Thursday, November 10, 2005

Frist is part of the problem
Senator Bill Frist wants to be the president of the United States. Most of his attempts to throw his self in front of a camera this year have backfired, making him look either like a fickle nincompoop or a sock-puppet of the religious right (that's not to say he isn't really both. See previous post). I was convinced long ago that he isn't qualified to be the President or a Senator. Based on his psychic diagnoses via video-tape, he's not qualified to be a doctor either. But just in case any of you had any doubts about his fitness, this should remove them once and for all.
WASHINGTON (AP) -- Senate Majority Leader Bill Frist says he is more concerned about the leak of information regarding secret CIA detention centers than activity in the prisons themselves.


"My concern is with leaks of information that jeopardize your safety and security -- period," Frist said. "That is a legitimate concern."


Frist was asked if that meant he was not concerned about investigating what goes on in detention centers.

"I am not concerned about what goes on and I'm not going to comment about the nature of that," Frist replied.

Frist does not care whether a branch of the United States government acts in secret to violate American laws, international treaties (which hold the force of law), and all standards of human decency. He doesn't care if a branch of the United States government betrays all of the values that make America, America. All he cares about is whether anyone finds out about it. All he cares about is the potential embarrassment to an administration that he supports.

In a letter that Frist and House Speaker Dennis Hastert wrote to the leaders of the House and Senate intelligence committees earlier this week, he asked "What is the actual and potential damage done to the national security of the United States and our partners in the global war on terror?" That is a valid and important question. The damage is probably very great and not easy to overcome. But Frist and Hastert miss the real significance of the issue. He should not only ask "how bad is the damage," but "what exactly is the source of the damage."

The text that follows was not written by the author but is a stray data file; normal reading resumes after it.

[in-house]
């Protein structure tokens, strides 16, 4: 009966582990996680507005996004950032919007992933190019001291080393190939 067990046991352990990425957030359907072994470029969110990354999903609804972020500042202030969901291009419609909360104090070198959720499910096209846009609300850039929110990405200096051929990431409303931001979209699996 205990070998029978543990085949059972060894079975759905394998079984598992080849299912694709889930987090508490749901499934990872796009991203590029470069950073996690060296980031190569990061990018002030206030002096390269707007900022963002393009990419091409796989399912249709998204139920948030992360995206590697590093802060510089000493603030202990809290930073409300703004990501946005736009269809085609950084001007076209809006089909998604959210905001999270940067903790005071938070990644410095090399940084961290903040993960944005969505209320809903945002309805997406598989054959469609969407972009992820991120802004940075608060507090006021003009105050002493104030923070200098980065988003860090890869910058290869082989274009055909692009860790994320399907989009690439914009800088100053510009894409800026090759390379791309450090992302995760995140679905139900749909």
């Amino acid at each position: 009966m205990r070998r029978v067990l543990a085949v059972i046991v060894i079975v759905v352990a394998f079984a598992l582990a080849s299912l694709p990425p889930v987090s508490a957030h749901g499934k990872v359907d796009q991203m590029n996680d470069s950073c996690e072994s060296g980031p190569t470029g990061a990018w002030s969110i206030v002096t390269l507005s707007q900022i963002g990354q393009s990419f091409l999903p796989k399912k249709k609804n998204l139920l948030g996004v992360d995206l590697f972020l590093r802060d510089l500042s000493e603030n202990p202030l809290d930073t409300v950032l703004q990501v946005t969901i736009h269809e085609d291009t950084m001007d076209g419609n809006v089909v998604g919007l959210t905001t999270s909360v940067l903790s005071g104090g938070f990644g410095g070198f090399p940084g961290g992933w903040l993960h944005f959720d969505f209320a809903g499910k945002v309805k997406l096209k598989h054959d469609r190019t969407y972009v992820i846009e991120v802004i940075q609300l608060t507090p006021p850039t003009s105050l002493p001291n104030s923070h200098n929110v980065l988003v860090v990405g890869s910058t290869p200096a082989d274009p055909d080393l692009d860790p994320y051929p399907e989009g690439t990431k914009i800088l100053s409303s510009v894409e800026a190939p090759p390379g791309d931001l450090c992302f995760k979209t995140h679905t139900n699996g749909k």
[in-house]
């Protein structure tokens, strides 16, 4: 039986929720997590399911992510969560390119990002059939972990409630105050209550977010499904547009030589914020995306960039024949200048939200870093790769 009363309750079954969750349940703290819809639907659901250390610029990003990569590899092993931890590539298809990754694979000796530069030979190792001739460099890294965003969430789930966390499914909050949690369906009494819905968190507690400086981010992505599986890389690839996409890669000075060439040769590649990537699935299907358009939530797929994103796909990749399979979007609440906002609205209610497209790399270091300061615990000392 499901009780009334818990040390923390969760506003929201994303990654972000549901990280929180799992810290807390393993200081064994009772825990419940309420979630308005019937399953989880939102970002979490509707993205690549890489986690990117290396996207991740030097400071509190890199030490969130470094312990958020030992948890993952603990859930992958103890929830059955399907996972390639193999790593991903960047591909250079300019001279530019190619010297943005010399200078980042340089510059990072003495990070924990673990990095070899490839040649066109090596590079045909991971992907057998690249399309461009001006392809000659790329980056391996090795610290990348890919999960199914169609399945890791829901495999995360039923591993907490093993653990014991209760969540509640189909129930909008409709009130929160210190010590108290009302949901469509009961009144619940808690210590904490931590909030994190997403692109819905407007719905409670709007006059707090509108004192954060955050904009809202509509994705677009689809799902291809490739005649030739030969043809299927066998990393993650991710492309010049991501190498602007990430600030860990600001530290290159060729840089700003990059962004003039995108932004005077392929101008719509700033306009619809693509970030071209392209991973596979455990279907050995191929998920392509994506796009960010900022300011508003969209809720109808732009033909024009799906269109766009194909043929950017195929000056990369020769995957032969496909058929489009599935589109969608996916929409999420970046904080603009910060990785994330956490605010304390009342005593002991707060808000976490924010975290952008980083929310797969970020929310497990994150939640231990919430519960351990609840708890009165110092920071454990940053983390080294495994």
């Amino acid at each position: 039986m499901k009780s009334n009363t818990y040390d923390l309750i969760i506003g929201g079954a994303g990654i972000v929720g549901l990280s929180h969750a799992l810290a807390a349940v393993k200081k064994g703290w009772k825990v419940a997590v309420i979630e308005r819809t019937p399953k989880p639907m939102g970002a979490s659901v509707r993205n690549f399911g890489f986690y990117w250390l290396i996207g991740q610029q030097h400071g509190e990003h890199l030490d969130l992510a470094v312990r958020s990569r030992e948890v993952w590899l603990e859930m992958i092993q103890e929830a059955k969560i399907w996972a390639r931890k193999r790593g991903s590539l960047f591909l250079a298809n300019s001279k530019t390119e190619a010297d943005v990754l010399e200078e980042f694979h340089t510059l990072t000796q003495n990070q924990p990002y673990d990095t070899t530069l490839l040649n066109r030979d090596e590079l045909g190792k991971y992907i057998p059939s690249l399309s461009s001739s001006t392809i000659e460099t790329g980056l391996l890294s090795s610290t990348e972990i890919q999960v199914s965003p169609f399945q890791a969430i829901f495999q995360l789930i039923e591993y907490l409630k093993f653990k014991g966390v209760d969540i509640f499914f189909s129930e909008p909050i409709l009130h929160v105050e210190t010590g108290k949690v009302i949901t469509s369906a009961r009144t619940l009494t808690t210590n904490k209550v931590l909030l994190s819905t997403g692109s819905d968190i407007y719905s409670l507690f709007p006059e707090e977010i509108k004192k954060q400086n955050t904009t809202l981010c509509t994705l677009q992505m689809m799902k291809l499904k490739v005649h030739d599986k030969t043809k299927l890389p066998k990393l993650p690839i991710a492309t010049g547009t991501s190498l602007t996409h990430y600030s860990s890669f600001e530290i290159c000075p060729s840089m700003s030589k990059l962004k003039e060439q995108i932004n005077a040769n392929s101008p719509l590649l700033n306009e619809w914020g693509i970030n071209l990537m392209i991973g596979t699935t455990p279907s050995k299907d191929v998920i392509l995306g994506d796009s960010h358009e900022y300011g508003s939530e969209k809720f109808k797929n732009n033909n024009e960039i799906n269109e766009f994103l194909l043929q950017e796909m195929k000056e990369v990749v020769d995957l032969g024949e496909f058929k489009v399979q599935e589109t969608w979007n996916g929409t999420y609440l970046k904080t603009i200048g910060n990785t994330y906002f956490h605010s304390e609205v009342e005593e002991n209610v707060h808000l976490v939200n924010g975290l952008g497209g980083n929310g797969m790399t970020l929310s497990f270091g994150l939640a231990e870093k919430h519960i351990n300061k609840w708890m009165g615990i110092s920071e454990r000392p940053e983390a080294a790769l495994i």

I have no doubt that our troops and country have been put at danger by this revelation. But the nature of the danger is not the same as giving away details of military plans, troop movements, or defensive structures to a battlefield enemy. The danger is that we will create new enemies by acting immorally. The danger is that we will alienate our allies by expounding one set of values and acting on the exact opposite.

The War on terror is as much, if not more, of a propaganda contest than a physical conflict. Every time we betray our values, we lose another battle. One of our stated values has been to honestly confront out failings and try to fix them. Frist's refusal to do that loses us another battle. Frist is acting like the sort of misguided parent who would rather help their child get away with a crime than make them behave responsibly and face up to the consequences of their actions. Frist would rather get away with crimes than correct errors.

Frist is attacking the messenger, in the most literal sense of that tired old metaphor. In doing so, he is acting in a way that is un-American and that makes him unfit to hold any public office. I haven't even scratched the surface of how much this disgusts me.

No comments: